After nearly a 15-year hiatus, Mark Palmer rejoined the National Corn Growers Association as the new Director of Renewable Fuels. Palmer, who previously worked for NCGA in the Washington, DC office, returns to the St. Louis headquarters where he will be responsible for managing the renewable fuels portfolio and the Ethanol Action Team.
"We are thrilled to have Mark back with us at NCGA. Mark is an extremely talented individual who has worked on ethanol issues from many sides. He is so excited to again be working on behalf of growers and state organizations to further develop a thriving renewable fuels industry," NCGA’s Vice President of Market Development Amie Gianino said.
Palmer hails from Quincy, Ill., but did a 20-year stint in Washington DC and worked most recently at Renewable Fuels Nebraska. Prior to his position with Renewable Fuels Nebraska, he served as the Senior Policy Advisor for the Assistant Democratic Leader, U.S. Senator Dick Durbin.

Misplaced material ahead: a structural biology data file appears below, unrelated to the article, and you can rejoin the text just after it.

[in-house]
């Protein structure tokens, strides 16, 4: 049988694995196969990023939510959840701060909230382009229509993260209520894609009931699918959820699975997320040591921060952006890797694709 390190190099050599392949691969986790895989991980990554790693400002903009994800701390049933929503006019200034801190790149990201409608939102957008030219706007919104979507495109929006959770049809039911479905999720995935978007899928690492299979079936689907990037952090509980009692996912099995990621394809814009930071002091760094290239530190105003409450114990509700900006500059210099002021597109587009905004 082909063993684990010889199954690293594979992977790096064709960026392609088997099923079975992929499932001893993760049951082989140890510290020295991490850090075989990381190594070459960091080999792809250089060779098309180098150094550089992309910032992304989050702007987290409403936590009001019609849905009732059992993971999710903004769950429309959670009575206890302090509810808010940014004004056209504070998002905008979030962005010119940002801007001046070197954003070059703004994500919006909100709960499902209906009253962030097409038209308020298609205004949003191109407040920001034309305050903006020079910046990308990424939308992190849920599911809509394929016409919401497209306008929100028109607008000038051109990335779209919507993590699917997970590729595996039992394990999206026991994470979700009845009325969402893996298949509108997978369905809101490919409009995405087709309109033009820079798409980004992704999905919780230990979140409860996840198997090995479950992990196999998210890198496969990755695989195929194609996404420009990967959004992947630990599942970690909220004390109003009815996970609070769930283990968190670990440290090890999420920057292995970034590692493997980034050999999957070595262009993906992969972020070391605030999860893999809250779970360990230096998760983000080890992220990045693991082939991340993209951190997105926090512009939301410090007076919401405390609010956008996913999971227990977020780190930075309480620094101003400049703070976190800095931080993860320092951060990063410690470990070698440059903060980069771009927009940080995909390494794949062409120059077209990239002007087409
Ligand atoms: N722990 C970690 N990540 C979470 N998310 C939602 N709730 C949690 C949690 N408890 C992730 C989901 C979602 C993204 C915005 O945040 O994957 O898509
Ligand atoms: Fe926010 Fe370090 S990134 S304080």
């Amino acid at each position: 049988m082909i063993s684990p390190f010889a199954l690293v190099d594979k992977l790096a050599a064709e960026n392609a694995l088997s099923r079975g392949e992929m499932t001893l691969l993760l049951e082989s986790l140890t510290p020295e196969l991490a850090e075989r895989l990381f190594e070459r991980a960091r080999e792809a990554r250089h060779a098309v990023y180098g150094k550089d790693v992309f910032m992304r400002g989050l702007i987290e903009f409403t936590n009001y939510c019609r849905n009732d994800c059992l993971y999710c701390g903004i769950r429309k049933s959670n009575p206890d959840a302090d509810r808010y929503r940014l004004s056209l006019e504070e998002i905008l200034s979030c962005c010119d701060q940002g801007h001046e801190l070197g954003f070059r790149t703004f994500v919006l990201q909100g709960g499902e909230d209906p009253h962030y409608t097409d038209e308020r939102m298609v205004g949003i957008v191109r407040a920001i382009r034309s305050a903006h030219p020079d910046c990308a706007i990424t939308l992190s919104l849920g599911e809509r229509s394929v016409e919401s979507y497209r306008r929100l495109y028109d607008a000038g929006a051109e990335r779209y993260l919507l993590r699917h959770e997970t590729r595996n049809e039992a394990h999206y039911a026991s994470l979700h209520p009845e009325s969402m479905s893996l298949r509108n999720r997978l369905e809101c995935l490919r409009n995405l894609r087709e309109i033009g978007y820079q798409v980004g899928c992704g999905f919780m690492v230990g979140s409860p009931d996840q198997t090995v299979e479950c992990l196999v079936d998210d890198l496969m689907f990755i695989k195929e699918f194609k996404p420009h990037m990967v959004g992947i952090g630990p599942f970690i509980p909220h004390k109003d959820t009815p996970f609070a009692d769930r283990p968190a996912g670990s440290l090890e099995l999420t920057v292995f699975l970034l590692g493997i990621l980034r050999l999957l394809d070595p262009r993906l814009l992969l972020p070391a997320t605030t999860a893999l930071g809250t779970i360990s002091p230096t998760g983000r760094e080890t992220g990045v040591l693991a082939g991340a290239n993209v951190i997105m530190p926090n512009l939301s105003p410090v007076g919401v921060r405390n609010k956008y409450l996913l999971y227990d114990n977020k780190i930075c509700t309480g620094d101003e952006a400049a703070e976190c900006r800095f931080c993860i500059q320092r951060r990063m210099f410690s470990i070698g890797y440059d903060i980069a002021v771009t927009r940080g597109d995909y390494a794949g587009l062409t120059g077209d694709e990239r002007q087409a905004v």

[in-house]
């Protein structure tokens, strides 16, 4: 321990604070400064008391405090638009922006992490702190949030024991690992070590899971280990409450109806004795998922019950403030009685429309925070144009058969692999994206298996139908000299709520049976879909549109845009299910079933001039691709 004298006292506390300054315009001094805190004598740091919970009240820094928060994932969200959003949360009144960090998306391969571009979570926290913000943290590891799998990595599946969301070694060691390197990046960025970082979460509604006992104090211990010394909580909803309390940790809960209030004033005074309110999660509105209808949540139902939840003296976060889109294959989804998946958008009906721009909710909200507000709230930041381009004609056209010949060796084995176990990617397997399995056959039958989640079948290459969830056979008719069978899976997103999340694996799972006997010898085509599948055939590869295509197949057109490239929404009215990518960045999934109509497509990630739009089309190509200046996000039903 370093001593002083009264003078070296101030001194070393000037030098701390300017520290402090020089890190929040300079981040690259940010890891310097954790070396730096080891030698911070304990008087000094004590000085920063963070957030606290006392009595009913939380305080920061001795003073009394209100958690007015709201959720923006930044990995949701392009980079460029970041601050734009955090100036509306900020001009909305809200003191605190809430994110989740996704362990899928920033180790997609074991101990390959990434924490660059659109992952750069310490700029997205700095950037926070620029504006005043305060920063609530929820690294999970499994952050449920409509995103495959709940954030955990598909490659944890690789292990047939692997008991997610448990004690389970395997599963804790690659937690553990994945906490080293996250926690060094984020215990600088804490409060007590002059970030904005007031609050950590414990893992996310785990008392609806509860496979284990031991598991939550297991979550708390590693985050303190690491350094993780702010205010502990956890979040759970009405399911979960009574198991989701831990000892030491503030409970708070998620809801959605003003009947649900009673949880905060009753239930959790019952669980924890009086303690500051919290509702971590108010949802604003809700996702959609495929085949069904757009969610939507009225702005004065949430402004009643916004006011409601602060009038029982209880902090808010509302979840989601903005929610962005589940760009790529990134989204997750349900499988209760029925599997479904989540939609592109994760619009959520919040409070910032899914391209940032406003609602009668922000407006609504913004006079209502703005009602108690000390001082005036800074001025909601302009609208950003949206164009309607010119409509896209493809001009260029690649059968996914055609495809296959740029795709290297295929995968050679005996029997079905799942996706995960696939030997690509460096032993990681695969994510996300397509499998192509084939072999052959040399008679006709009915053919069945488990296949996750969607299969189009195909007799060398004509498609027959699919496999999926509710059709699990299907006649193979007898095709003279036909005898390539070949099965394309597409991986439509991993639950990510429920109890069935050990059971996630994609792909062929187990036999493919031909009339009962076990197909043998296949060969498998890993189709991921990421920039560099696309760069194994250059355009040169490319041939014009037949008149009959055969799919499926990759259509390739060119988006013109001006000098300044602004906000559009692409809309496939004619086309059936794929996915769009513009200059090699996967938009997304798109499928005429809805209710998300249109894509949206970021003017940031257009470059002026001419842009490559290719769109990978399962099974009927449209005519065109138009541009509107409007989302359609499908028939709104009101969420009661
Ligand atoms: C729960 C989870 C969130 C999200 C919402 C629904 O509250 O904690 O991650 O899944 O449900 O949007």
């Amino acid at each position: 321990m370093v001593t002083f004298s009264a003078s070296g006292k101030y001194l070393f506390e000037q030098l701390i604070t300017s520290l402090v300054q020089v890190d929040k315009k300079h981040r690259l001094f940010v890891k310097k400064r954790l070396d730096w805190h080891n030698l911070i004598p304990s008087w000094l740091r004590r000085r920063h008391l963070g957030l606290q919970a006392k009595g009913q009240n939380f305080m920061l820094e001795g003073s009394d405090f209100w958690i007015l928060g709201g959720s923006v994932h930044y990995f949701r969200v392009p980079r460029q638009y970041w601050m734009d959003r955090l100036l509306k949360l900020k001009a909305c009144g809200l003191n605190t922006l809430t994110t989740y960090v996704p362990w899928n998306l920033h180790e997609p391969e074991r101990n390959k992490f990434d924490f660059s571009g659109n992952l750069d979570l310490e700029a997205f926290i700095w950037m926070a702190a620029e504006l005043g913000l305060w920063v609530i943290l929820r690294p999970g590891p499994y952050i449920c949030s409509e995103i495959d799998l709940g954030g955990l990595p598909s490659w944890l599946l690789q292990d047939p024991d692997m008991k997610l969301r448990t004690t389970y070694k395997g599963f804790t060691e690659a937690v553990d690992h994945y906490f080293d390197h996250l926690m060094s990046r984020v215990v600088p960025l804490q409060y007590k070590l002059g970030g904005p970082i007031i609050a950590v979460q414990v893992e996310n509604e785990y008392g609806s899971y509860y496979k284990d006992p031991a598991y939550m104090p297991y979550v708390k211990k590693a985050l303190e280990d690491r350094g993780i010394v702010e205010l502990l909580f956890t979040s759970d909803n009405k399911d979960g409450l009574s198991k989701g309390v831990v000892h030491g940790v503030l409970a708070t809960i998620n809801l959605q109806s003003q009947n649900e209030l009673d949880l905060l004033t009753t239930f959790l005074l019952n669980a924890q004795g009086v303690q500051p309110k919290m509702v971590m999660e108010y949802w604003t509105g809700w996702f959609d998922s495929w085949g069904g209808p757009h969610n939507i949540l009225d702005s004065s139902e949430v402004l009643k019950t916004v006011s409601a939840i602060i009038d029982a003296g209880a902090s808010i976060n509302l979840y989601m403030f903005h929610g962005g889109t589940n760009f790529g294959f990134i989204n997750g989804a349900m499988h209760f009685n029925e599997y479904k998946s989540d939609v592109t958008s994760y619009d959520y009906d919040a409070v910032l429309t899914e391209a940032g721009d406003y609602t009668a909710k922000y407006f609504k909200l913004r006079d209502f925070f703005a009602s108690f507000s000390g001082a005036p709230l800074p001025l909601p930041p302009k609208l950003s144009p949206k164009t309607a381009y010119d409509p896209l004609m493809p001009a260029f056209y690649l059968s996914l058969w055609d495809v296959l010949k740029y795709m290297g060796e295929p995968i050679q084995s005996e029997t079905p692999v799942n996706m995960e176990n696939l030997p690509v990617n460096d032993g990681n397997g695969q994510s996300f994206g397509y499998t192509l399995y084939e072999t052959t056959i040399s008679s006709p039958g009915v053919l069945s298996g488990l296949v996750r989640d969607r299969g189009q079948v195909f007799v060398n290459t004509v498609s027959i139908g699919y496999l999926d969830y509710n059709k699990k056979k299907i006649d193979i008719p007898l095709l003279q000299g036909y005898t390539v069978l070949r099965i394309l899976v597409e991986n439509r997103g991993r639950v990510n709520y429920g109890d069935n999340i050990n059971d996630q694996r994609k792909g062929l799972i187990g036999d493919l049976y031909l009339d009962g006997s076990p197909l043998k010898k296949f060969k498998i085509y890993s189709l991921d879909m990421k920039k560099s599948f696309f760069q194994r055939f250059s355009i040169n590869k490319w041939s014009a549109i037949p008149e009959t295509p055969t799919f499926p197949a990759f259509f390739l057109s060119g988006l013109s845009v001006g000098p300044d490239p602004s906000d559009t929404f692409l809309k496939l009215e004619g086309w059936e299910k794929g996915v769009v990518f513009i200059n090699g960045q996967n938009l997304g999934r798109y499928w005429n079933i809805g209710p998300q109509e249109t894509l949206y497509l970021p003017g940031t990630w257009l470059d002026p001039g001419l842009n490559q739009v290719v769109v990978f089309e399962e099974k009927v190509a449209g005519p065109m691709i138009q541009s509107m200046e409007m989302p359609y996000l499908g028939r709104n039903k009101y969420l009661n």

Palmer also worked at Van Ness Feldman, LLP; in the Office of the Secretary at the U.S. Department of Agriculture, where he served the Farm Service Agency as a senior advisor and as the Director of the Office of External Affairs. Prior to his work at USDA, Palmer was Chief Policy Advisor to the Chair of the House Committee on Small Business, Representative Nydia M. Velázquez (NY-12); a Legislative Assistant to U.S. Senator Dick Durbin (Ill.); the Special Projects Liaison to U.S. Senator Dianne Feinstein (Calif.), and held senior policy positions with NCGA and the American Soybean Association.
Palmer earned his master’s degree in government from The Johns Hopkins University and a bachelor’s degree in political science, with a history minor, from Western Illinois University. He will reside in the St. Louis metropolitan area with his wife Melissa, and two sons, Eli and Luke.
U.S. Corn farmers are committed to continuous improvement in the production of corn, a versatile crop providing abundant high-quality food, feed, renewable energy, biobased products, and ecosystem services.
Corn ethanol is critical for a sustainable, clean energy future.
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